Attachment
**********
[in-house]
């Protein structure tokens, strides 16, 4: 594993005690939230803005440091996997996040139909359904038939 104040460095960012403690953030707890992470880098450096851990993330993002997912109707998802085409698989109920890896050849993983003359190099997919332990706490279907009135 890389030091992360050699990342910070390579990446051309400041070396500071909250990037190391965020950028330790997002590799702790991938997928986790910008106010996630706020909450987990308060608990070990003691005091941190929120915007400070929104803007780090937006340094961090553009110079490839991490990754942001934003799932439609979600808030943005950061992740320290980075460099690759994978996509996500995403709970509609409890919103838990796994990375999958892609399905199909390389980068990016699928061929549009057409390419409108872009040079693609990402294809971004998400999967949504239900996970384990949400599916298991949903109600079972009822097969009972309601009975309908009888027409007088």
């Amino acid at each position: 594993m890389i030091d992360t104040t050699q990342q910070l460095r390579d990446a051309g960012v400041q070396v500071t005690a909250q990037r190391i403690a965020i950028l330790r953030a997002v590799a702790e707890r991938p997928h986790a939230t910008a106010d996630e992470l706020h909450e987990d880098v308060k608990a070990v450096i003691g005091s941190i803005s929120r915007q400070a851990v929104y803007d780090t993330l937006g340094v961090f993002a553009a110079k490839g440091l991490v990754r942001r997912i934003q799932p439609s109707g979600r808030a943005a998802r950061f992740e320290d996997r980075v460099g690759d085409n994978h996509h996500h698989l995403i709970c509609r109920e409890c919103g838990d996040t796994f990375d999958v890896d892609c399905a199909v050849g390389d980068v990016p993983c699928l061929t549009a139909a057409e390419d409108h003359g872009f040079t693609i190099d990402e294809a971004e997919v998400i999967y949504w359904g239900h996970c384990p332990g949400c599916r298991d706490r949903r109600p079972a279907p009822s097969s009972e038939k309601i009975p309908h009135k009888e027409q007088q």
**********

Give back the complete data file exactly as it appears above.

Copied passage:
[in-house]
């Protein structure tokens, strides 16, 4: 594993005690939230803005440091996997996040139909359904038939 104040460095960012403690953030707890992470880098450096851990993330993002997912109707998802085409698989109920890896050849993983003359190099997919332990706490279907009135 890389030091992360050699990342910070390579990446051309400041070396500071909250990037190391965020950028330790997002590799702790991938997928986790910008106010996630706020909450987990308060608990070990003691005091941190929120915007400070929104803007780090937006340094961090553009110079490839991490990754942001934003799932439609979600808030943005950061992740320290980075460099690759994978996509996500995403709970509609409890919103838990796994990375999958892609399905199909390389980068990016699928061929549009057409390419409108872009040079693609990402294809971004998400999967949504239900996970384990949400599916298991949903109600079972009822097969009972309601009975309908009888027409007088």
């Amino acid at each position: 594993m890389i030091d992360t104040t050699q990342q910070l460095r390579d990446a051309g960012v400041q070396v500071t005690a909250q990037r190391i403690a965020i950028l330790r953030a997002v590799a702790e707890r991938p997928h986790a939230t910008a106010d996630e992470l706020h909450e987990d880098v308060k608990a070990v450096i003691g005091s941190i803005s929120r915007q400070a851990v929104y803007d780090t993330l937006g340094v961090f993002a553009a110079k490839g440091l991490v990754r942001r997912i934003q799932p439609s109707g979600r808030a943005a998802r950061f992740e320290d996997r980075v460099g690759d085409n994978h996509h996500h698989l995403i709970c509609r109920e409890c919103g838990d996040t796994f990375d999958v890896d892609c399905a199909v050849g390389d980068v990016p993983c699928l061929t549009a139909a057409e390419d409108h003359g872009f040079t693609i190099d990402e294809a971004e997919v998400i999967y949504w359904g239900h996970c384990p332990g949400c599916r298991d706490r949903r109600p079972a279907p009822s097969s009972e038939k309601i009975p309908h009135k009888e027409q007088q």